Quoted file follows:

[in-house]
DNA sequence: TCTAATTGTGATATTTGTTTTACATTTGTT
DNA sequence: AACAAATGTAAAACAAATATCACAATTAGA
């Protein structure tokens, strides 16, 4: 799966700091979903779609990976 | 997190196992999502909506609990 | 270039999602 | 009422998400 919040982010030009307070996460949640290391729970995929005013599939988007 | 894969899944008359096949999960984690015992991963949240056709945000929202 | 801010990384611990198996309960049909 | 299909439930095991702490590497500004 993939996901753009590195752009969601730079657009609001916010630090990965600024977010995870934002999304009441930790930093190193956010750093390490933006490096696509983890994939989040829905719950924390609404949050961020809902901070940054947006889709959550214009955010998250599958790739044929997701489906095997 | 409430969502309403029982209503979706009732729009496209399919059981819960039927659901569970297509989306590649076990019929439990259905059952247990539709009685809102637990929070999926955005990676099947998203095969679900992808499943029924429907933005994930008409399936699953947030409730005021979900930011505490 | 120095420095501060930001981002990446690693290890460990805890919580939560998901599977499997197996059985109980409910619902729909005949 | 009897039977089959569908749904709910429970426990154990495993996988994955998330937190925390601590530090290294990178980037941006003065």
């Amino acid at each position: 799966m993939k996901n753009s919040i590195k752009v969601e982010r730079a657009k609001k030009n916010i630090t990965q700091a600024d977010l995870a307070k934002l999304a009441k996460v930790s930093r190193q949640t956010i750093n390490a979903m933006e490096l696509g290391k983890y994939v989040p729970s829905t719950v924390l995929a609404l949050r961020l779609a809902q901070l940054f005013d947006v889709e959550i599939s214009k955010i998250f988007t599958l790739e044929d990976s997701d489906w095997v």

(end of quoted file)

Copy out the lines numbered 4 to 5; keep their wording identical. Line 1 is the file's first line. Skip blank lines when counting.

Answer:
């Protein structure tokens, strides 16, 4: 799966700091979903779609990976 | 997190196992999502909506609990 | 270039999602 | 009422998400 919040982010030009307070996460949640290391729970995929005013599939988007 | 894969899944008359096949999960984690015992991963949240056709945000929202 | 801010990384611990198996309960049909 | 299909439930095991702490590497500004 993939996901753009590195752009969601730079657009609001916010630090990965600024977010995870934002999304009441930790930093190193956010750093390490933006490096696509983890994939989040829905719950924390609404949050961020809902901070940054947006889709959550214009955010998250599958790739044929997701489906095997 | 409430969502309403029982209503979706009732729009496209399919059981819960039927659901569970297509989306590649076990019929439990259905059952247990539709009685809102637990929070999926955005990676099947998203095969679900992808499943029924429907933005994930008409399936699953947030409730005021979900930011505490 | 120095420095501060930001981002990446690693290890460990805890919580939560998901599977499997197996059985109980409910619902729909005949 | 009897039977089959569908749904709910429970426990154990495993996988994955998330937190925390601590530090290294990178980037941006003065």
């Amino acid at each position: 799966m993939k996901n753009s919040i590195k752009v969601e982010r730079a657009k609001k030009n916010i630090t990965q700091a600024d977010l995870a307070k934002l999304a009441k996460v930790s930093r190193q949640t956010i750093n390490a979903m933006e490096l696509g290391k983890y994939v989040p729970s829905t719950v924390l995929a609404l949050r961020l779609a809902q901070l940054f005013d947006v889709e959550i599939s214009k955010i998250f988007t599958l790739e044929d990976s997701d489906w095997v």